Oblivion

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San Sebastian Film Festival, Latin Horizons

Dutch-Peruvian documaker Heddy Honigmann has a seductive way of drawing audiences into a subject for which they might not ordinarily cross the street. In "Forever" it was the fascinating story of the Pere-Lachaise cemetery in Paris. In "Oblivion" her subject is rather less compelling: Lima, the capital of Peru and home to 8 million people fed up with decades of political mismanagement and corruption. Offering an unusual personal take on the problems of Latin America, doc could appeal to upscale TV patrons after its festival run.

The theme is memory, or rather the lack of it shown by a long succession of presidents, who forget that Peruvians are extremely poor thanks to their policies. Film opens on a worldwise bartender who remarks that the country's history is a loosely-mixed cocktail of corruption, coups, terrorism and pseudo-democratic elections. Across the street from his elegant bar is the presidential palace, cynically described as "an island of happiness surrounded by Peru."

Jibes aside, the film presents Lima as a city of the poor, from the genteel poverty of tailors and waiters to the misery of street kids who juggle and turns cartwheels at stop lights, begging coins from drivers. Film's weapon is irony and its main strategy is to contrast the grandiose inaugurations of presidents like Alberto Fujimori and Alan Garcia with impoverished craftsmen and the plucky shoe-shine boys, blind musicians and child acrobats who live off the street.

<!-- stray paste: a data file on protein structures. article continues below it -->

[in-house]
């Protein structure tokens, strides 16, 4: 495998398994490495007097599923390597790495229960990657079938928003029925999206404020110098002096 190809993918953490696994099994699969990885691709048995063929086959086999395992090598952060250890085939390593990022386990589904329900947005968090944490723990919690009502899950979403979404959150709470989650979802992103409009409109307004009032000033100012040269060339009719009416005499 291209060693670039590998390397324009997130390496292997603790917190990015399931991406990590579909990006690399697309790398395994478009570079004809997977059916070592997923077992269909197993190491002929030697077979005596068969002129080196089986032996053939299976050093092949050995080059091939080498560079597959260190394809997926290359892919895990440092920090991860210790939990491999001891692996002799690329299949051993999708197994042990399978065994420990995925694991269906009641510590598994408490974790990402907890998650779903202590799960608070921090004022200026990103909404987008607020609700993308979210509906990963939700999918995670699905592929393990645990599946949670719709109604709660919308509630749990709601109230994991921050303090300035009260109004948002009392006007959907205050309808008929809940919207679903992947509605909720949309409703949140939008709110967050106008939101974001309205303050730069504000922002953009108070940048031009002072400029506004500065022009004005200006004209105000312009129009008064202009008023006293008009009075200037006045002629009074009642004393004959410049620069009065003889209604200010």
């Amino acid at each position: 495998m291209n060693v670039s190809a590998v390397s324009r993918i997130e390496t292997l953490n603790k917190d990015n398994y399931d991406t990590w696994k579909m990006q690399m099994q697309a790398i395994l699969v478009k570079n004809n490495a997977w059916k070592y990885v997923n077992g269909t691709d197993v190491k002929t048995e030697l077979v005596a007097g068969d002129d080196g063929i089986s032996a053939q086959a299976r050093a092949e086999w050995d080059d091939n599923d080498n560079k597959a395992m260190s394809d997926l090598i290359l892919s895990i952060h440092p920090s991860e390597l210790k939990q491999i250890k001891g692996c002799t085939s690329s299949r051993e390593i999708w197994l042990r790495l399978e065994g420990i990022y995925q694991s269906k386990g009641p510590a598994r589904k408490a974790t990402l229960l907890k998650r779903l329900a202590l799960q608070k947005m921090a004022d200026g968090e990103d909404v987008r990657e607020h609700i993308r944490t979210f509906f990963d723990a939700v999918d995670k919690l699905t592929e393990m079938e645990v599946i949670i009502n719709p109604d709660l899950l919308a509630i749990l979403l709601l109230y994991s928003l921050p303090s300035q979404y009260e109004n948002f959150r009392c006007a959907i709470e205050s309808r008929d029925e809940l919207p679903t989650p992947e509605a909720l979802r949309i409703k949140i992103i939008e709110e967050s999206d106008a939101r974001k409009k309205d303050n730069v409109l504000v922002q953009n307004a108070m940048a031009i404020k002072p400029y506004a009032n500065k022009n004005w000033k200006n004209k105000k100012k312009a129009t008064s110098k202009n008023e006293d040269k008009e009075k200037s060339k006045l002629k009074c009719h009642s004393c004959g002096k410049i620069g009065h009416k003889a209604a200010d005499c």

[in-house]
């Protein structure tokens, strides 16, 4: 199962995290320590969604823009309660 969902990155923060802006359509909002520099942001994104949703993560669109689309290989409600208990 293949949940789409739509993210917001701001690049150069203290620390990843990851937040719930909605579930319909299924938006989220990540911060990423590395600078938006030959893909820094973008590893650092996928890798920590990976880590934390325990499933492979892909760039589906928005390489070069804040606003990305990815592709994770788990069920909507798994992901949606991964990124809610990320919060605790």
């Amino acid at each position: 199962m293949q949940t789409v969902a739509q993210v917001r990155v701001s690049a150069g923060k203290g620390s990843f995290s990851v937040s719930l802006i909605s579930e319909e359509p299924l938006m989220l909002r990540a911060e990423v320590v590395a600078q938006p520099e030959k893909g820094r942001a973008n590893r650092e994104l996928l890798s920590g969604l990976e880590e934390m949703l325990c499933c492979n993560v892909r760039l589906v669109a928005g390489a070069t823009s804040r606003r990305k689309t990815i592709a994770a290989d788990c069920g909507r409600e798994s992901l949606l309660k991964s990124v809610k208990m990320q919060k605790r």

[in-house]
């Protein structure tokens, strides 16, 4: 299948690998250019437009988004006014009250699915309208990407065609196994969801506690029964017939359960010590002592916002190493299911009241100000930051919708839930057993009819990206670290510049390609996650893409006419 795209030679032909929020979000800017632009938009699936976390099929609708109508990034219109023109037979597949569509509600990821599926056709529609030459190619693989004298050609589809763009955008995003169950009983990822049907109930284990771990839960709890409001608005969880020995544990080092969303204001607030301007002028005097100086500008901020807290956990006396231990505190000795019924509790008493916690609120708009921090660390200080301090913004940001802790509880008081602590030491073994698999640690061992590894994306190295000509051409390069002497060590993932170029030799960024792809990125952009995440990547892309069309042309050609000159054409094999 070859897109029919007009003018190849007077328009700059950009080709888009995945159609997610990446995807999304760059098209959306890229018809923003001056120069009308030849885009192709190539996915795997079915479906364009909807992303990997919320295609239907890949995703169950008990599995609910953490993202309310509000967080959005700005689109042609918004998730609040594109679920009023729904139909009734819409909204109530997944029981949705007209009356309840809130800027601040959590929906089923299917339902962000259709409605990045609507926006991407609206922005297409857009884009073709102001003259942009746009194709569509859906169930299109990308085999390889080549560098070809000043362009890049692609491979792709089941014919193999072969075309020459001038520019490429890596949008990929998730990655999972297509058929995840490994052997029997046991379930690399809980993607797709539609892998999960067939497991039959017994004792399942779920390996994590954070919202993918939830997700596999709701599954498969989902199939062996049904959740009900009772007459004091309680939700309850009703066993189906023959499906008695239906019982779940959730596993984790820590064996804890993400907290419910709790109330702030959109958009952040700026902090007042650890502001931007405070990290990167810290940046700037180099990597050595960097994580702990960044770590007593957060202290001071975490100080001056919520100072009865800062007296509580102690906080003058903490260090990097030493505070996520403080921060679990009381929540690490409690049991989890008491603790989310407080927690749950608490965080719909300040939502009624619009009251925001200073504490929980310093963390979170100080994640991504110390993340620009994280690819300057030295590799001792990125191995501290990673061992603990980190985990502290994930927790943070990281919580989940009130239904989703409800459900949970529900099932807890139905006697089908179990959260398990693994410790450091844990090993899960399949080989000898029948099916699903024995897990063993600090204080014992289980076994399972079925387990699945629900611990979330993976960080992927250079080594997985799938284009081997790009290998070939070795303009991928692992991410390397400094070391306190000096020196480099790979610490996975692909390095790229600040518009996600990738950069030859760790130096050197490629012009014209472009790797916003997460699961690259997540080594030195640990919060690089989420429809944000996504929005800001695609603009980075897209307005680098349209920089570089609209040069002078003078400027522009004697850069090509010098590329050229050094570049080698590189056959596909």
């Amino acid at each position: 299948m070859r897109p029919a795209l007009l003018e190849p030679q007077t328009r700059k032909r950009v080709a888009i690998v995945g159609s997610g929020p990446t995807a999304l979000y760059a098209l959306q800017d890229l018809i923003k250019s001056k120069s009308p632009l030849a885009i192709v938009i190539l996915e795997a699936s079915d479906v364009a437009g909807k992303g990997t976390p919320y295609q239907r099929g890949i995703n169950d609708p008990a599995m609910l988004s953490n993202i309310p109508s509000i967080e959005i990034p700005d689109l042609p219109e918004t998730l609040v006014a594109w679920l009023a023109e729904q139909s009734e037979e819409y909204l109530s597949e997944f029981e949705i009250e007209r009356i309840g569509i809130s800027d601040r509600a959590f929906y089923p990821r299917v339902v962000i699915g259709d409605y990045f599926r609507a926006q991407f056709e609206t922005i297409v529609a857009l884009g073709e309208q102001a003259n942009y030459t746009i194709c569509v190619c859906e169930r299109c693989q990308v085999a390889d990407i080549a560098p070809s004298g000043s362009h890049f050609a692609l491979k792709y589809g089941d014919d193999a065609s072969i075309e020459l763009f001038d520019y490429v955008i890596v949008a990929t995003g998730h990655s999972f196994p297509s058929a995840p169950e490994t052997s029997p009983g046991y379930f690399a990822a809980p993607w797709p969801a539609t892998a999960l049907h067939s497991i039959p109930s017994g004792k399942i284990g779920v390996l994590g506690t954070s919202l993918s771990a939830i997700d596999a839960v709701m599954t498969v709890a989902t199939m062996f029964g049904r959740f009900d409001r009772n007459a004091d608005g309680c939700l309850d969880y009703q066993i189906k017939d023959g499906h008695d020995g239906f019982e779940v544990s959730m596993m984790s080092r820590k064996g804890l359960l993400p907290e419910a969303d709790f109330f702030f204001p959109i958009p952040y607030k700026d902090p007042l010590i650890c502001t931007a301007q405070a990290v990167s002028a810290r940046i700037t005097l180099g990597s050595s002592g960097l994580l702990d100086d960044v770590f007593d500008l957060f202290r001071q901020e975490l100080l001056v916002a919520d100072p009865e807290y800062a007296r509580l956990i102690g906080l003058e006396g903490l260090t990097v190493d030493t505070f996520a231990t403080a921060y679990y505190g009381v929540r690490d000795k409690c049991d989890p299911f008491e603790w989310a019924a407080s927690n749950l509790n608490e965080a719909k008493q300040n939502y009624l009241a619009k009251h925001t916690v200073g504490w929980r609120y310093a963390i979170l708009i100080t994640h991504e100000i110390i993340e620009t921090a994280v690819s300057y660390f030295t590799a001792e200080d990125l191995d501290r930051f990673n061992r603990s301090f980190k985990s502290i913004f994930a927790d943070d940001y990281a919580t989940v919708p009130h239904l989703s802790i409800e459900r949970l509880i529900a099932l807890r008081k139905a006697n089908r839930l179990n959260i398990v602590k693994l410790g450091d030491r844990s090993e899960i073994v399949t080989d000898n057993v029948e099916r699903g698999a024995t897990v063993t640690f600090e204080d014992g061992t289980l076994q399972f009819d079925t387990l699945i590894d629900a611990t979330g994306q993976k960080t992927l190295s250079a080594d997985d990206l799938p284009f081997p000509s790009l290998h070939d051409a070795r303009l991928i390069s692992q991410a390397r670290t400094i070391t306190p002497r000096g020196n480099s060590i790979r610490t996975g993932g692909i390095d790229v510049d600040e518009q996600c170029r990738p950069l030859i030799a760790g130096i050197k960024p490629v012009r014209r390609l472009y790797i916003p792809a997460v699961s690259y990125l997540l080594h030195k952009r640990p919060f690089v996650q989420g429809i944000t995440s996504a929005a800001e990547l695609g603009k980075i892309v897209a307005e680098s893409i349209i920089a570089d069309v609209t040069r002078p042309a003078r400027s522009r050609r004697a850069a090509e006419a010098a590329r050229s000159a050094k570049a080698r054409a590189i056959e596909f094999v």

The clever, good-natured characters Honigmann draws on are meant to embody the inventive spirit of Peruvians, making "Oblivion" much easier to watch than the more dire films about Latin America. It is hard to relate them to the word "horror" invoked by the poet Jose Watanabe at the end of the film; theirs is more of a social and personal drama than tragedy on a grand scale. Still her point about the absence of government interest in its citizens is strongly made, if a little repetitive.

Production company: Cobos Films in association with Ikon, ZDF, Arte.
Director: Heddy Honigmann.
Screenwriters: Heddy Honigmann, Judith Vreriks, Sonia Goldenberg.
Producer: Carmen Cobos.
Director of photography: Adri Schover.
Editor: Danniel Danniel (SIC), Jessica de Konig.
Sales Agent: Films Transits International, Quebec.
93 minutes.

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